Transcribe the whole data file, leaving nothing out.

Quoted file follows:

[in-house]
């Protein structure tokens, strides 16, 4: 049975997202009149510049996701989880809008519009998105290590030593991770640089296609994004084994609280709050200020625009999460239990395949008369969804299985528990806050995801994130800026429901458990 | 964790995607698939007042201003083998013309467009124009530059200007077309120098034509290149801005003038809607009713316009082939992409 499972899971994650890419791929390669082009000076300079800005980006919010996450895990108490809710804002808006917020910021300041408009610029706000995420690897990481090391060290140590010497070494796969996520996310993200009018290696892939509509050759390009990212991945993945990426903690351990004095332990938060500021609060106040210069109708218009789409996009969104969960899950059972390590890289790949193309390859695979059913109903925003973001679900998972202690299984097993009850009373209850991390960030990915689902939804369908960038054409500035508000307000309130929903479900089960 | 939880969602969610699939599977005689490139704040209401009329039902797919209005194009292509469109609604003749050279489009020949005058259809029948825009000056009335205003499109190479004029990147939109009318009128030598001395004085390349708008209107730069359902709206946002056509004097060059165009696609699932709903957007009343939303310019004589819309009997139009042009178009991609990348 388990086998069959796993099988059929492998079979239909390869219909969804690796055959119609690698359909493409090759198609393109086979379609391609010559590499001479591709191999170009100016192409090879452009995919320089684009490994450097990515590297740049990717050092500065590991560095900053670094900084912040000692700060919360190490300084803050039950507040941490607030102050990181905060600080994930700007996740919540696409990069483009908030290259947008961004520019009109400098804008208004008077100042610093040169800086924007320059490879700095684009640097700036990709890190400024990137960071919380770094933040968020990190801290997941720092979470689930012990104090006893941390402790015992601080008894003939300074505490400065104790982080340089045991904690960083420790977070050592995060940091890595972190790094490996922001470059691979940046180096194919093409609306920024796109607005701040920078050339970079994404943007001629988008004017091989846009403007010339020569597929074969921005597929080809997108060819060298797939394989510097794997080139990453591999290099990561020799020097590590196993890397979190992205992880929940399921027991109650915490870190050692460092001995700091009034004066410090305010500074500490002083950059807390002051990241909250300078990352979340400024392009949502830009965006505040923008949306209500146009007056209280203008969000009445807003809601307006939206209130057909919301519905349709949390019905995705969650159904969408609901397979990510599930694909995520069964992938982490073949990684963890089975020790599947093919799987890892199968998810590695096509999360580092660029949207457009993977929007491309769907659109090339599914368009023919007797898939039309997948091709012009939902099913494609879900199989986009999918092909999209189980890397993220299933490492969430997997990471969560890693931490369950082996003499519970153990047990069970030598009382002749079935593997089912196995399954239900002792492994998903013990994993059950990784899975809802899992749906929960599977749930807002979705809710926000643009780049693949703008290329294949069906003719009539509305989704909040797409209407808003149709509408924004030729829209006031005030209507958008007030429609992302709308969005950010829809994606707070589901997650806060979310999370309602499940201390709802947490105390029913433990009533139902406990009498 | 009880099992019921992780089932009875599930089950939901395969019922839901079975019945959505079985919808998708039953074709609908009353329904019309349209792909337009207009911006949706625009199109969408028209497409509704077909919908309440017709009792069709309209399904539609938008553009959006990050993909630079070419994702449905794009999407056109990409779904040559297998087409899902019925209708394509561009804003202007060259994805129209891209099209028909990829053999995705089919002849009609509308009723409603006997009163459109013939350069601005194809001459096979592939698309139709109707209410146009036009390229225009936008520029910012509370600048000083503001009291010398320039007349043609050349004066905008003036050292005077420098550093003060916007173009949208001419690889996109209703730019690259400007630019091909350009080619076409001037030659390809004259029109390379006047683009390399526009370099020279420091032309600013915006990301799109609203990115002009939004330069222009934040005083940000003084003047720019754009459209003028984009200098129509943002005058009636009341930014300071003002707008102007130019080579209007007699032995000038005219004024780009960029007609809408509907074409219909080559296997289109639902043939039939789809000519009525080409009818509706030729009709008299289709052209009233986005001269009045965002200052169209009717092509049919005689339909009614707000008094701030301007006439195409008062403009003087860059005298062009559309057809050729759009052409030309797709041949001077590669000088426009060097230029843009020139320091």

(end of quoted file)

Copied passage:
[in-house]
């Protein structure tokens, strides 16, 4: 049975997202009149510049996701989880809008519009998105290590030593991770640089296609994004084994609280709050200020625009999460239990395949008369969804299985528990806050995801994130800026429901458990 | 964790995607698939007042201003083998013309467009124009530059200007077309120098034509290149801005003038809607009713316009082939992409 499972899971994650890419791929390669082009000076300079800005980006919010996450895990108490809710804002808006917020910021300041408009610029706000995420690897990481090391060290140590010497070494796969996520996310993200009018290696892939509509050759390009990212991945993945990426903690351990004095332990938060500021609060106040210069109708218009789409996009969104969960899950059972390590890289790949193309390859695979059913109903925003973001679900998972202690299984097993009850009373209850991390960030990915689902939804369908960038054409500035508000307000309130929903479900089960 | 939880969602969610699939599977005689490139704040209401009329039902797919209005194009292509469109609604003749050279489009020949005058259809029948825009000056009335205003499109190479004029990147939109009318009128030598001395004085390349708008209107730069359902709206946002056509004097060059165009696609699932709903957007009343939303310019004589819309009997139009042009178009991609990348 388990086998069959796993099988059929492998079979239909390869219909969804690796055959119609690698359909493409090759198609393109086979379609391609010559590499001479591709191999170009100016192409090879452009995919320089684009490994450097990515590297740049990717050092500065590991560095900053670094900084912040000692700060919360190490300084803050039950507040941490607030102050990181905060600080994930700007996740919540696409990069483009908030290259947008961004520019009109400098804008208004008077100042610093040169800086924007320059490879700095684009640097700036990709890190400024990137960071919380770094933040968020990190801290997941720092979470689930012990104090006893941390402790015992601080008894003939300074505490400065104790982080340089045991904690960083420790977070050592995060940091890595972190790094490996922001470059691979940046180096194919093409609306920024796109607005701040920078050339970079994404943007001629988008004017091989846009403007010339020569597929074969921005597929080809997108060819060298797939394989510097794997080139990453591999290099990561020799020097590590196993890397979190992205992880929940399921027991109650915490870190050692460092001995700091009034004066410090305010500074500490002083950059807390002051990241909250300078990352979340400024392009949502830009965006505040923008949306209500146009007056209280203008969000009445807003809601307006939206209130057909919301519905349709949390019905995705969650159904969408609901397979990510599930694909995520069964992938982490073949990684963890089975020790599947093919799987890892199968998810590695096509999360580092660029949207457009993977929007491309769907659109090339599914368009023919007797898939039309997948091709012009939902099913494609879900199989986009999918092909999209189980890397993220299933490492969430997997990471969560890693931490369950082996003499519970153990047990069970030598009382002749079935593997089912196995399954239900002792492994998903013990994993059950990784899975809802899992749906929960599977749930807002979705809710926000643009780049693949703008290329294949069906003719009539509305989704909040797409209407808003149709509408924004030729829209006031005030209507958008007030429609992302709308969005950010829809994606707070589901997650806060979310999370309602499940201390709802947490105390029913433990009533139902406990009498 | 009880099992019921992780089932009875599930089950939901395969019922839901079975019945959505079985919808998708039953074709609908009353329904019309349209792909337009207009911006949706625009199109969408028209497409509704077909919908309440017709009792069709309209399904539609938008553009959006990050993909630079070419994702449905794009999407056109990409779904040559297998087409899902019925209708394509561009804003202007060259994805129209891209099209028909990829053999995705089919002849009609509308009723409603006997009163459109013939350069601005194809001459096979592939698309139709109707209410146009036009390229225009936008520029910012509370600048000083503001009291010398320039007349043609050349004066905008003036050292005077420098550093003060916007173009949208001419690889996109209703730019690259400007630019091909350009080619076409001037030659390809004259029109390379006047683009390399526009370099020279420091032309600013915006990301799109609203990115002009939004330069222009934040005083940000003084003047720019754009459209003028984009200098129509943002005058009636009341930014300071003002707008102007130019080579209007007699032995000038005219004024780009960029007609809408509907074409219909080559296997289109639902043939039939789809000519009525080409009818509706030729009709008299289709052209009233986005001269009045965002200052169209009717092509049919005689339909009614707000008094701030301007006439195409008062403009003087860059005298062009559309057809050729759009052409030309797709041949001077590669000088426009060097230029843009020139320091």